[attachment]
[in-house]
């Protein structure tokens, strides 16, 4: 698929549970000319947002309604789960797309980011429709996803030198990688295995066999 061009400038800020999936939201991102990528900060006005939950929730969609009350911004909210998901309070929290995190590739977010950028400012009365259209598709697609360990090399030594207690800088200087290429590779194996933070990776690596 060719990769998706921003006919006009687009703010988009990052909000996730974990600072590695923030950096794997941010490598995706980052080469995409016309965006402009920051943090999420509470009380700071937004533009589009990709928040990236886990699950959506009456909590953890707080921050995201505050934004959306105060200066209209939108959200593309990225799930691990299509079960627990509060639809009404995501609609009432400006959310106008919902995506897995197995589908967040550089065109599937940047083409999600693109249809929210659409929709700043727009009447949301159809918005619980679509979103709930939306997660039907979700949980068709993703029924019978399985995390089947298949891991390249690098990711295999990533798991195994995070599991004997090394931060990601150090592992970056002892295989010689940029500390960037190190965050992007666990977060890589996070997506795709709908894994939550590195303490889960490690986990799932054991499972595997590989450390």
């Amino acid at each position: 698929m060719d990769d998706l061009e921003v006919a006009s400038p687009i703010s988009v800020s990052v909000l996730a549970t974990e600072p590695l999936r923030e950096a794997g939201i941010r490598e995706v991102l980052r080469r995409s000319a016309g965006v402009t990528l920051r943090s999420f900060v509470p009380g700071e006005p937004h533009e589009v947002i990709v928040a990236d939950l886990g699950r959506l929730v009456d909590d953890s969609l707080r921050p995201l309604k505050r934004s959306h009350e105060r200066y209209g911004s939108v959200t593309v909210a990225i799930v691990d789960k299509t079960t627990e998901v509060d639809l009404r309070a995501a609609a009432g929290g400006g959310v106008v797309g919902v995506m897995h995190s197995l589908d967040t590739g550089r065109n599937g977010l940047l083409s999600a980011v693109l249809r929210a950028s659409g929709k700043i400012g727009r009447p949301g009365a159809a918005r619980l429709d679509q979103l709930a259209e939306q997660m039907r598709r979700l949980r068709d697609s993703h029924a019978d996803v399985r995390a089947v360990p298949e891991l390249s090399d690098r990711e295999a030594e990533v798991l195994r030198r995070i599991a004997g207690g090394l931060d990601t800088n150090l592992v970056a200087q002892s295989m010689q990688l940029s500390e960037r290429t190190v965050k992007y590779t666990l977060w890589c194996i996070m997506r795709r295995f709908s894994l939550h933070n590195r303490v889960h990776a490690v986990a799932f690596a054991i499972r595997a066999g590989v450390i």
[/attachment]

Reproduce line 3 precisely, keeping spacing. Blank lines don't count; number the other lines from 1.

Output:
């Amino acid at each position: 698929m060719d990769d998706l061009e921003v006919a006009s400038p687009i703010s988009v800020s990052v909000l996730a549970t974990e600072p590695l999936r923030e950096a794997g939201i941010r490598e995706v991102l980052r080469r995409s000319a016309g965006v402009t990528l920051r943090s999420f900060v509470p009380g700071e006005p937004h533009e589009v947002i990709v928040a990236d939950l886990g699950r959506l929730v009456d909590d953890s969609l707080r921050p995201l309604k505050r934004s959306h009350e105060r200066y209209g911004s939108v959200t593309v909210a990225i799930v691990d789960k299509t079960t627990e998901v509060d639809l009404r309070a995501a609609a009432g929290g400006g959310v106008v797309g919902v995506m897995h995190s197995l589908d967040t590739g550089r065109n599937g977010l940047l083409s999600a980011v693109l249809r929210a950028s659409g929709k700043i400012g727009r009447p949301g009365a159809a918005r619980l429709d679509q979103l709930a259209e939306q997660m039907r598709r979700l949980r068709d697609s993703h029924a019978d996803v399985r995390a089947v360990p298949e891991l390249s090399d690098r990711e295999a030594e990533v798991l195994r030198r995070i599991a004997g207690g090394l931060d990601t800088n150090l592992v970056a200087q002892s295989m010689q990688l940029s500390e960037r290429t190190v965050k992007y590779t666990l977060w890589c194996i996070m997506r795709r295995f709908s894994l939550h933070n590195r303490v889960h990776a490690v986990a799932f690596a054991i499972r595997a066999g590989v450390i």